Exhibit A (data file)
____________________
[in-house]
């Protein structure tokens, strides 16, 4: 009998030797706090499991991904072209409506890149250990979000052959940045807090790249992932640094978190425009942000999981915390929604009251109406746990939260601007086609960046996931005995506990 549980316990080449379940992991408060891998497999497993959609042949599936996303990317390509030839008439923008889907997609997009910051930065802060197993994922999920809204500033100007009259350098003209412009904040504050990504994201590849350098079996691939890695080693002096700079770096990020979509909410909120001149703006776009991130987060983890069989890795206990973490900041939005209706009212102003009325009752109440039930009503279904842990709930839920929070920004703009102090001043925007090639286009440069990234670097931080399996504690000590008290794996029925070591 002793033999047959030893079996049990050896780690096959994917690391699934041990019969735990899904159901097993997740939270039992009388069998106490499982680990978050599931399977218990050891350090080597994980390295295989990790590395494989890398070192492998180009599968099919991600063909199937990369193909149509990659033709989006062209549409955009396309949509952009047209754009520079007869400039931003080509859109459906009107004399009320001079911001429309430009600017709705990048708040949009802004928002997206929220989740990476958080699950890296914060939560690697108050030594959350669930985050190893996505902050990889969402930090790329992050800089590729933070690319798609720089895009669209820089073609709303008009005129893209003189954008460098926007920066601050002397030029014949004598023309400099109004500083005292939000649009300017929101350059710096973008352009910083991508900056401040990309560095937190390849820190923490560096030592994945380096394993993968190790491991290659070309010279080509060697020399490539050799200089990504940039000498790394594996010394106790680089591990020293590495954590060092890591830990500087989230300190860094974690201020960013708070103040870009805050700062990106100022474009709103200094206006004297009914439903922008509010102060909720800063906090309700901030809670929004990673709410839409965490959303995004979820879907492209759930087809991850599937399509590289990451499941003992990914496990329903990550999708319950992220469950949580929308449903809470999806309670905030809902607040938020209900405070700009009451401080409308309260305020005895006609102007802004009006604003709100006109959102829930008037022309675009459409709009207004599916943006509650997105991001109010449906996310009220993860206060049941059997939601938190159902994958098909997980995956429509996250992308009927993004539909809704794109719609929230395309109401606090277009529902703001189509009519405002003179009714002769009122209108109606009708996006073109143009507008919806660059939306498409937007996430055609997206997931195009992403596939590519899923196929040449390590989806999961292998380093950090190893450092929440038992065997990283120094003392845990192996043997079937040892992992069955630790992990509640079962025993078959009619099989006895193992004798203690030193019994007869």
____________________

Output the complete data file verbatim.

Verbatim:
[in-house]
């Protein structure tokens, strides 16, 4: 009998030797706090499991991904072209409506890149250990979000052959940045807090790249992932640094978190425009942000999981915390929604009251109406746990939260601007086609960046996931005995506990 549980316990080449379940992991408060891998497999497993959609042949599936996303990317390509030839008439923008889907997609997009910051930065802060197993994922999920809204500033100007009259350098003209412009904040504050990504994201590849350098079996691939890695080693002096700079770096990020979509909410909120001149703006776009991130987060983890069989890795206990973490900041939005209706009212102003009325009752109440039930009503279904842990709930839920929070920004703009102090001043925007090639286009440069990234670097931080399996504690000590008290794996029925070591 002793033999047959030893079996049990050896780690096959994917690391699934041990019969735990899904159901097993997740939270039992009388069998106490499982680990978050599931399977218990050891350090080597994980390295295989990790590395494989890398070192492998180009599968099919991600063909199937990369193909149509990659033709989006062209549409955009396309949509952009047209754009520079007869400039931003080509859109459906009107004399009320001079911001429309430009600017709705990048708040949009802004928002997206929220989740990476958080699950890296914060939560690697108050030594959350669930985050190893996505902050990889969402930090790329992050800089590729933070690319798609720089895009669209820089073609709303008009005129893209003189954008460098926007920066601050002397030029014949004598023309400099109004500083005292939000649009300017929101350059710096973008352009910083991508900056401040990309560095937190390849820190923490560096030592994945380096394993993968190790491991290659070309010279080509060697020399490539050799200089990504940039000498790394594996010394106790680089591990020293590495954590060092890591830990500087989230300190860094974690201020960013708070103040870009805050700062990106100022474009709103200094206006004297009914439903922008509010102060909720800063906090309700901030809670929004990673709410839409965490959303995004979820879907492209759930087809991850599937399509590289990451499941003992990914496990329903990550999708319950992220469950949580929308449903809470999806309670905030809902607040938020209900405070700009009451401080409308309260305020005895006609102007802004009006604003709100006109959102829930008037022309675009459409709009207004599916943006509650997105991001109010449906996310009220993860206060049941059997939601938190159902994958098909997980995956429509996250992308009927993004539909809704794109719609929230395309109401606090277009529902703001189509009519405002003179009714002769009122209108109606009708996006073109143009507008919806660059939306498409937007996430055609997206997931195009992403596939590519899923196929040449390590989806999961292998380093950090190893450092929440038992065997990283120094003392845990192996043997079937040892992992069955630790992990509640079962025993078959009619099989006895193992004798203690030193019994007869």